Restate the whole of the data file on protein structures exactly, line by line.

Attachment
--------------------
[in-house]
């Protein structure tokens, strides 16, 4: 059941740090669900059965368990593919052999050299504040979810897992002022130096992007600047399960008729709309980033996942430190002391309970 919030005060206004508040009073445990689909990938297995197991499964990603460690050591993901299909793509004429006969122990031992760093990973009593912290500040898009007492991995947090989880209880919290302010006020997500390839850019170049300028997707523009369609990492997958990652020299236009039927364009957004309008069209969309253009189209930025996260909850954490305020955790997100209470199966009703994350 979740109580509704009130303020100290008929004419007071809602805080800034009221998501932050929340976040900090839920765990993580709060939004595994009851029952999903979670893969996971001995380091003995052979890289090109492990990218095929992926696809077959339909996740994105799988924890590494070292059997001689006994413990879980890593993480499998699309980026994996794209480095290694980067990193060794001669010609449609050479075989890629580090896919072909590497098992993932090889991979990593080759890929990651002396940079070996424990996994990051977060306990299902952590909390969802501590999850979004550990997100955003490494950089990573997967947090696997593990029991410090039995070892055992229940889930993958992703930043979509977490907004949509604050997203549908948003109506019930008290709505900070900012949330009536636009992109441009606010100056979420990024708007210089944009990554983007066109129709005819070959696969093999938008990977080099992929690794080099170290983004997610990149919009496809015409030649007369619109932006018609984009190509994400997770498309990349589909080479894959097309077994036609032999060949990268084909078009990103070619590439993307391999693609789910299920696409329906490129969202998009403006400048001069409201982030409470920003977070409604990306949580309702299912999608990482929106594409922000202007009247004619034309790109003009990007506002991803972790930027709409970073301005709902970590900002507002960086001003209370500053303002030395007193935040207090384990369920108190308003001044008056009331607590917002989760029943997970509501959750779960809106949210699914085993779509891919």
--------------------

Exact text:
[in-house]
């Protein structure tokens, strides 16, 4: 059941740090669900059965368990593919052999050299504040979810897992002022130096992007600047399960008729709309980033996942430190002391309970 919030005060206004508040009073445990689909990938297995197991499964990603460690050591993901299909793509004429006969122990031992760093990973009593912290500040898009007492991995947090989880209880919290302010006020997500390839850019170049300028997707523009369609990492997958990652020299236009039927364009957004309008069209969309253009189209930025996260909850954490305020955790997100209470199966009703994350 979740109580509704009130303020100290008929004419007071809602805080800034009221998501932050929340976040900090839920765990993580709060939004595994009851029952999903979670893969996971001995380091003995052979890289090109492990990218095929992926696809077959339909996740994105799988924890590494070292059997001689006994413990879980890593993480499998699309980026994996794209480095290694980067990193060794001669010609449609050479075989890629580090896919072909590497098992993932090889991979990593080759890929990651002396940079070996424990996994990051977060306990299902952590909390969802501590999850979004550990997100955003490494950089990573997967947090696997593990029991410090039995070892055992229940889930993958992703930043979509977490907004949509604050997203549908948003109506019930008290709505900070900012949330009536636009992109441009606010100056979420990024708007210089944009990554983007066109129709005819070959696969093999938008990977080099992929690794080099170290983004997610990149919009496809015409030649007369619109932006018609984009190509994400997770498309990349589909080479894959097309077994036609032999060949990268084909078009990103070619590439993307391999693609789910299920696409329906490129969202998009403006400048001069409201982030409470920003977070409604990306949580309702299912999608990482929106594409922000202007009247004619034309790109003009990007506002991803972790930027709409970073301005709902970590900002507002960086001003209370500053303002030395007193935040207090384990369920108190308003001044008056009331607590917002989760029943997970509501959750779960809106949210699914085993779509891919």